Laura Sharman 21 January 2020

New housing developments slammed for 'mediocre and poor' design

New housing developments slammed for mediocre and poor design image

Three-quarters of new housing developments should not have been approved due to their ‘poor’ or ‘mediocre’ design, a new report from campaigners has found.

A study by the Campaign for Rural England (CPRE) and Place Alliance also found less affluent communities were ten time more likely to get worse housing design.

A Housing Design Audit for England did find that housing design has improved in recent years. It examined 142 housing developments built between 2004 and 2019 and found that overall they scored relatively highly for safety, security and achieving a variety of housing types and sizes.

However, it added that elements such as well-designed access roads, local community provision and car parking provision were often badly executed.

Tom Fyans, campaigns and policy director at CPRE, said: ‘This research is utterly damning of larger housebuilders and their failure to build the homes our communities deserve.

'They must significantly raise their game if we’re to create the sorts of places that future generations will feel proud to call home… That’s why significantly improving the quality of design is central to addressing the housing shortage.’

It finds that good design includes elements The report calls for a greater connection between those that create new homes and those who develop and build highways to ensure developments are more joined up.

The Local Government Association (LGA) said councils should be allowed to 'resume their role' as major builders of affordable homes.

Cllr David Renard, the LGA’s housing spokesman, said: 'The last time this country built homes at the scale that we need now was in the 1970s when councils built more than 40 per cent of them. Councils were trusted to get on and build homes that their communities needed, and they delivered, and they can do so again.

'For that to happen, the Government needs to use the forthcoming Budget to reform Right to Buy, by allowing councils to keep receipts of homes sold under RTB in full and to have the flexibility to set discounts locally.'

SIGN UP
For your free daily news bulletin
Highways jobs

Interim Head of Service - Adult Operations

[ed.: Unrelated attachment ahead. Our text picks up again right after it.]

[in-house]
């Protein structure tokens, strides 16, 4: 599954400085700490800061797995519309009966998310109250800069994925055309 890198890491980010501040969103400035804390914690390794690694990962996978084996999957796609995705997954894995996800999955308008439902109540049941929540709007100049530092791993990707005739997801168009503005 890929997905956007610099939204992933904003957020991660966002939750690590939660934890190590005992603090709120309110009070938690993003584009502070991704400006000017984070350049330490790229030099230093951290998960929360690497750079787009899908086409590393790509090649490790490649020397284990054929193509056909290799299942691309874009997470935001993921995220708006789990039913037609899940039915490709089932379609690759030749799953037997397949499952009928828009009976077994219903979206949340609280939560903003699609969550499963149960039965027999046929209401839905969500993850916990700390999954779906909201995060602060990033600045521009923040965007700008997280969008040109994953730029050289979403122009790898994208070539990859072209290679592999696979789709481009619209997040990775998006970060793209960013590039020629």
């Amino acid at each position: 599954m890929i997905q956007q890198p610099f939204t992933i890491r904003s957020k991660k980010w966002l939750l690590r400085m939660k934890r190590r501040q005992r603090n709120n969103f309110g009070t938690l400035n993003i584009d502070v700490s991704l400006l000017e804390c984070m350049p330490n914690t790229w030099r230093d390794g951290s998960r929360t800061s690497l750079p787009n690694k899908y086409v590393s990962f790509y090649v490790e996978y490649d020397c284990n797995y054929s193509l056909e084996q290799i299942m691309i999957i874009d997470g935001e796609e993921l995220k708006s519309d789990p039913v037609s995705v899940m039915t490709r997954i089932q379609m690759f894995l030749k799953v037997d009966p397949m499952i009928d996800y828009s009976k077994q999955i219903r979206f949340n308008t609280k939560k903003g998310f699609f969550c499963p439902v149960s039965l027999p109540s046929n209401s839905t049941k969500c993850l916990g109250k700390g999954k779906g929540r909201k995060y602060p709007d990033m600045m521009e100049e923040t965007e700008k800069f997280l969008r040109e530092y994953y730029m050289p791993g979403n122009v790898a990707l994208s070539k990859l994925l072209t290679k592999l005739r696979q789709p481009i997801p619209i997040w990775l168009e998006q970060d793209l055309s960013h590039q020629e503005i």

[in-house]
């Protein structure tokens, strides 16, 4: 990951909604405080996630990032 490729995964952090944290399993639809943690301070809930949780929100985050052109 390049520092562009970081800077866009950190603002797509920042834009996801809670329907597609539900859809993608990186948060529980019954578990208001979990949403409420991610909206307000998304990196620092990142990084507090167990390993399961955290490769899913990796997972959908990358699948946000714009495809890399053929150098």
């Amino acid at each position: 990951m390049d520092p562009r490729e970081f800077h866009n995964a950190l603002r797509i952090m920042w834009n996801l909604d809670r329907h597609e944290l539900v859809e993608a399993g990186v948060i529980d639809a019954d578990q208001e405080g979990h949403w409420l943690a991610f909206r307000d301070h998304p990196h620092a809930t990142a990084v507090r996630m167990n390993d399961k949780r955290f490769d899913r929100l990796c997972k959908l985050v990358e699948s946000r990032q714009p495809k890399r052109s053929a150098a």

Tile Hill
£600 - £700 per day
Two Interim Heads of Service are required by our local authority client to lead adult operations across two localities. South
Recuriter: Tile Hill

Operations Manager (Traffic & Compliance)

Barnet London Borough Council
TBC
We’re looking for the right person for this role, so we don’t mind where you’re located, as long as... Barnet (City/Town), London (Greater)
Recuriter: Barnet London Borough Council

Operations Manager (Traffic & Travel)

Barnet London Borough Council
TBC
You’ll be responsible for developing strategies and delivering projects and programmes as part of the service senior management team - including... Barnet (City/Town), London (Greater)
Recuriter: Barnet London Borough Council

Operations Manager (Development Control)

Barnet London Borough Council
TBC
You’ll be responsible for the overall delivery of all highways and development control management in this varied role. Barnet (City/Town), London (Greater)
Recuriter: Barnet London Borough Council

Operations Manager (Assets)

Barnet London Borough Council
TBC
It’s an exciting role where we’ll look to you to ensure highways projects are delivered against continuous improvement and... Barnet (City/Town), London (Greater)
Recuriter: Barnet London Borough Council

Public Property

Latest issue - Public Property News

This issue of Public Property examines how how flexible workspaces can lead the way in regeneration for local authorities, Why local authority intervention is key to successful urban regeneration schemes and if the Government’s challenge of embracing beauty is an opportunity for communities.

The March issue also takes a closer look at Blackburn with Darwen Council's first digital health hub to help people gain control over health and care services.

Register for your free digital issue